How often do we take a drive and realize what we see around us? I know I can drive to and from work, or to a familiar destination and never see what is around me. I am not talking dangerously oblivious, mind you, but sometimes you miss the details of what you pass. Then one day you take some time, for whatever reason, to look and actually see. Typically the phrase “I don’t recall seeing that before” comes to mind in these situations. This behavior isn’t just limited to driving, but to any task we may do that could be considered mundane or repetitive. If this becomes commonplace in our routines, it can affect how well we perform our jobs, and potentially lead to critically missed opportunities.
Stick a Fork in it
Occasionally my family decides to have pancakes for breakfast, but more frequently we have them for dinner. My kids favorite of the three varieties I make are chocolate chip. I make three different kinds because you never know when someone is in the mood for one type, and if you make just one or two you are more than likely going to disappoint someone. In addition to the favorite chocolate chips, I also make blueberry and plain. Since the crucial ingredients are not thrown in until the batter is on the griddle it is very easy to make “custom” meals.
Recently, my oldest son decided he likes both blueberry and chocolate chip. It seemed like any other meal, and we had just had pancakes the previous weekend. I made them the same way, all the while to the chanting of three little voices saying “we want chocolate chip” and one little tiny voice saying “dadadadada”. I brought the plates to the table full of pancakes and everyone claimed their favorites. As I was helping my daughter get some pancakes on a fork I heard a sudden surprised exclamation from my oldest son on the opposite end of the table. As I began to turn I could see a look of surprised laughter on my wife’s face. She was trying to hold it back, but as I completed the turn to look at my son I couldn’t help but laugh out loud. All over his face was blueberry, in little speckles indicating something had burst. “I just stuck my fork in it to cut it and it exploded” were his first words. The whole table burst into laughter and we continued to eat our meal, but with caution.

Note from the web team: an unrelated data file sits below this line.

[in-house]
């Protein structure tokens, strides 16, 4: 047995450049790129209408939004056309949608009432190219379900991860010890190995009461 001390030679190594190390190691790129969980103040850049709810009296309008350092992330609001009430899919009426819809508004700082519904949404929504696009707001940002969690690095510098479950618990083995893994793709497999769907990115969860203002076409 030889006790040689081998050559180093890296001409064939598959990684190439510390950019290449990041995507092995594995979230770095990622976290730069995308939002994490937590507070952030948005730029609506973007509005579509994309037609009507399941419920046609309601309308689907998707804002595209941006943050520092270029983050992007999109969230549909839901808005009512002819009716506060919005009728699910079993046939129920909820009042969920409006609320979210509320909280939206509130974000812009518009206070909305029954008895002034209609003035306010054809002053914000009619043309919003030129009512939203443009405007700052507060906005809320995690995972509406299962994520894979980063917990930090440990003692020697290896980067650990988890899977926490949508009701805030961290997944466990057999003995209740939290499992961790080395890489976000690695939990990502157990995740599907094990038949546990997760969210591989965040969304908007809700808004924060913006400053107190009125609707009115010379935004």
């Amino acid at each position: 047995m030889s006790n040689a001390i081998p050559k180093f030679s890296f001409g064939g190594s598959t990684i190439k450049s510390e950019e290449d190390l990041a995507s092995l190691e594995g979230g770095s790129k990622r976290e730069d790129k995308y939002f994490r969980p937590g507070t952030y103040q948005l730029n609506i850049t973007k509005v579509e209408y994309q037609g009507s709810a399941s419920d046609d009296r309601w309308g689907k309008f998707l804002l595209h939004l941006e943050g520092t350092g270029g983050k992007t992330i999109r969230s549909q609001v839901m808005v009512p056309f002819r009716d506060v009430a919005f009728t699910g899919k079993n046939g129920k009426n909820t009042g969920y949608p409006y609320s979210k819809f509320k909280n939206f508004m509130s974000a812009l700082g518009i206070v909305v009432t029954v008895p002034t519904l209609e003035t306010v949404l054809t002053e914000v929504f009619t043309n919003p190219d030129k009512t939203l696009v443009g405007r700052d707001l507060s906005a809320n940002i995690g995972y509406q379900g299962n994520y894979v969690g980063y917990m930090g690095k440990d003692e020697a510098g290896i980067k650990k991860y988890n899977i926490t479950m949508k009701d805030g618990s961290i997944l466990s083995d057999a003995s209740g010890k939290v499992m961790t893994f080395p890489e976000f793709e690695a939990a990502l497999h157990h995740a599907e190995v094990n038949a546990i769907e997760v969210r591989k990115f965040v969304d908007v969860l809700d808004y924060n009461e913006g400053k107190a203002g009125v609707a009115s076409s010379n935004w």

Take it In
When we talk about technology and information security, we know that the landscape for threats is always changing. A person responsible for maintaining systems could sing the horrors of having to make sure all systems are properly patched. Likewise, those who are responsible for monitoring threats to the technology receive new information continuously about areas most at risk. In this fast paced world we try to keep up, but find we are always one step behind. We are left to maintain and defend from the known, while someone plans the unknown. Do we just give up, throw our hands in the air and walk away? Perhaps we need to take in all that we have missed while fighting the fires of the day.
In the information security community, we need to put our fears aside and see all that is around us. Putting ourselves in the mindset of someone who wants what we have can make us feel uneasy but it gives us a new perspective. It helps us identify areas others might want to try as an attack vector, and then makes us evaluate the risk and implement a strategy based on the threat. I know that taking time away from our responsibilities seems like a fantasy, but what we may find is that we streamline our everyday tasks by attacking our own thinking. We marvel at how fast technology moves and lament when we don’t get the features we desire now. For all the lamenting, we tend to keep our thinking a few technologies behind. There will come a time, if we continue on that path, where something will blow up in our face. Better to take in what’s around us at least once in a while to see what we are missing. We might possibly get the upper hand.